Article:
Association Members Are Receptive Audience During Tour
A group of Australian asphalt experts visited Ammann China during a recent information gathering tour and came away impressed with the manufacturing facility – and optimistic about the role Ammann products can play in their country’s future.
Twenty delegates from the Australian Asphalt Pavement Association (AAPA) visited South Korea, Japan and China and stopped at road authorities, a bitumen refinery, road construction firms, research institutes – and Ammann’s Shanghai facility for manufacturing asphalt-mixing plants.
“What stood out the most was the professionalism of the Ammann team and the efforts and measures taken to ensure the quality of the product,” said Carlos Rial, Chief Executive Officer of AAPA, which represents all sectors of the Australian bituminous flexible pavement industry. “The factory was clean, well-organised and professionally laid-out with a high regard to safety practices.”
Rial believes the facility will only get better. “It was obvious to all that Ammann is very serious about continuous improvement in quality control in manufacturing and has demonstrated this over the past 10 years at its Asian plant,” Rial said. “It is a testament to the culture the organisation brings to the manufacturing industry in China and also how well it treats its workforce to retain highly skilled labor.”
The visit to Ammann China was part of the AAPA International Knowledge Transfer (IKT) 2018 outreach to Asia. The delegates have diverse backgrounds, including state and local road authorities, road construction contractors, design firms, research bodies and bitumen suppliers.
“All delegates seek to participate in the knowledge exchange for their organisations and also to represent a collective AAPA voice that can drive change to benefit all industry in Australia,” Rial said. “This exciting knowledge exchange between countries is an opportunity to benchmark best industry practices and to drive improved safety, sustainability and value for money through improved efficiency and innovative solutions.”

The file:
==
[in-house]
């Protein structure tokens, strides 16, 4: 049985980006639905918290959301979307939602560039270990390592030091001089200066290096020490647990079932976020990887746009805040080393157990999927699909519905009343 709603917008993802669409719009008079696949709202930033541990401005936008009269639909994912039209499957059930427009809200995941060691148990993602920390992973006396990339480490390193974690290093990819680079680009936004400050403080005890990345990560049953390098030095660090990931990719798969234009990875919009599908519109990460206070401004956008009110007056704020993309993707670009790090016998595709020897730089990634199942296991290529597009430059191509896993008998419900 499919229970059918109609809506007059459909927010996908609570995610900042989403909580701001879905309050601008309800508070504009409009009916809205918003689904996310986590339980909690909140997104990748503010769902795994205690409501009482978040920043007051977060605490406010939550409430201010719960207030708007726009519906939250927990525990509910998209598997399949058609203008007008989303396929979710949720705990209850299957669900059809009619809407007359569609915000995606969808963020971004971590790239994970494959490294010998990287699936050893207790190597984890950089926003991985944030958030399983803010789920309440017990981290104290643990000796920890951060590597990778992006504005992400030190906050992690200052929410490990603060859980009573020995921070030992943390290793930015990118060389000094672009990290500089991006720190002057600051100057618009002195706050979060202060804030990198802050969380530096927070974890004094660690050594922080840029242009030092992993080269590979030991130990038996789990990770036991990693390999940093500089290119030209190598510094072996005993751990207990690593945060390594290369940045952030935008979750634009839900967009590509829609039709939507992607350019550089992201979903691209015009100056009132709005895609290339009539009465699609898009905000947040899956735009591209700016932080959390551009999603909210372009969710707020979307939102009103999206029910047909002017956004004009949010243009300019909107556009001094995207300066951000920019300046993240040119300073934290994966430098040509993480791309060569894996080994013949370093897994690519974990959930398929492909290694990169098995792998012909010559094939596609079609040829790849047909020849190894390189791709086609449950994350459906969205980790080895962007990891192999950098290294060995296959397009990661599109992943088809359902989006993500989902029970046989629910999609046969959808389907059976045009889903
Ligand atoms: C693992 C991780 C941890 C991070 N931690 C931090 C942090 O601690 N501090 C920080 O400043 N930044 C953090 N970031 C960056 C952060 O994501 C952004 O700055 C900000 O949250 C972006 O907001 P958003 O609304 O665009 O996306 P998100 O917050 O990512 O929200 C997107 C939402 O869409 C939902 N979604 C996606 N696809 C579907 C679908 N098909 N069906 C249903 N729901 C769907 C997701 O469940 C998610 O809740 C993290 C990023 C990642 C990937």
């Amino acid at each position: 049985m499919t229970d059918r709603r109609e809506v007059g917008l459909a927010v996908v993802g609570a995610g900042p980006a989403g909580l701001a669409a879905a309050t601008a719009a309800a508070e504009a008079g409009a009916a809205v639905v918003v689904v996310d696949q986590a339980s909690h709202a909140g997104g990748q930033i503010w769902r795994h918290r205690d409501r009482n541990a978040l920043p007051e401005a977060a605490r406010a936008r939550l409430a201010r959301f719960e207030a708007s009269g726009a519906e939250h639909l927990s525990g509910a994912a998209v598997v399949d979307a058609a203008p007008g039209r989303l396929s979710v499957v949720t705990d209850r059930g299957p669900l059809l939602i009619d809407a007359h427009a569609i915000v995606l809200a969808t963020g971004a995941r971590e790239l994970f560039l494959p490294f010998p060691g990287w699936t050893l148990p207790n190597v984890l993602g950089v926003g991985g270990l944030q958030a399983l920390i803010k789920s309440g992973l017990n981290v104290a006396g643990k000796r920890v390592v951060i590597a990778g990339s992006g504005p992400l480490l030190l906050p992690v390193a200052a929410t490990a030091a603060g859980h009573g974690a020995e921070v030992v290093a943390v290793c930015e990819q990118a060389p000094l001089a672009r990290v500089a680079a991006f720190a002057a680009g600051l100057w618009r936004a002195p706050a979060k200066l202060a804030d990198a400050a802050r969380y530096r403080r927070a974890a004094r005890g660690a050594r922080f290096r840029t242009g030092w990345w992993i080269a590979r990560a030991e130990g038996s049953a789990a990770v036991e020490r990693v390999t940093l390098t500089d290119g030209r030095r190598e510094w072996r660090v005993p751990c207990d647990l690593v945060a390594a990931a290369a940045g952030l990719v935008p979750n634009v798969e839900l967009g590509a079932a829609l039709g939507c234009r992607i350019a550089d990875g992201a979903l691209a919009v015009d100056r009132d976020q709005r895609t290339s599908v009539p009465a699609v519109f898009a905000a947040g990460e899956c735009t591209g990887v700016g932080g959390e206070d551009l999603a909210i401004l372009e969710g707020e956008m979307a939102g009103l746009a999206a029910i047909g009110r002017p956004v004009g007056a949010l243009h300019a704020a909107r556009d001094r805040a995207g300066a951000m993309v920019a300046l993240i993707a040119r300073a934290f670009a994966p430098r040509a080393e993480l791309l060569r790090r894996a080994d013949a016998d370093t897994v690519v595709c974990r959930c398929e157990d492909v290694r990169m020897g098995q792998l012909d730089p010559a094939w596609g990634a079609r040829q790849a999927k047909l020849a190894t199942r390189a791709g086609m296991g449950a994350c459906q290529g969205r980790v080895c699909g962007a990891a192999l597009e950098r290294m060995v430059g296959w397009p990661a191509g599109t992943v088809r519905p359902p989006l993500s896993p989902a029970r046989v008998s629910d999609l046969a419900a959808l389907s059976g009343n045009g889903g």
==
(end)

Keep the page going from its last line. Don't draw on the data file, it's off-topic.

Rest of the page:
The visit comes as Australian roadbuilding officials are looking at ways to increase utilisation of recycled asphalt (RAP). Key data was shared during the stop at Ammann China regarding high RAP usage and the best plants and technologies for doing so.
In some parts of Asia, such as Japan, high percentage recycling is a priority. The percentages are much lower in Australia, and increasing the ratio will require the implementation of improved asphalt-mixing plant technology, Rial said.
The delegates saw such technology in action when they departed the factory and paid a visit to a nearby working plant, an Ammann ABA UniBatch. Ammann’s RAP technology, which prevents damage to the bitumen when working with the recycled materials, looks to be a good fit for Australia, Rial said.
Future plants will have to address environmental concerns beyond RAP utilisation, something Ammann products do. “The technology used by Ammann to address emissions and odor was particularly interesting,” Rial said.
The emphasis on technology went beyond asphalt-mixing plants to include the compaction machines and light compaction equipment that also is produced by Ammann.
“There was a good information exchange on opportunities to improve pavement performance and enhance safety through Ammann advancements in compaction, remote-control, autonomous-plant and hazard-sensing technology,” he said.
Rial believes lessons learned made the two-week trip worthwhile. He remembers Ammann as a very notable stop along the journey.
“The delegation was impressed with what was presented at the factory, the openness of the information exchange and the journey Ammann took from the time it began manufacturing until now,” Rial said.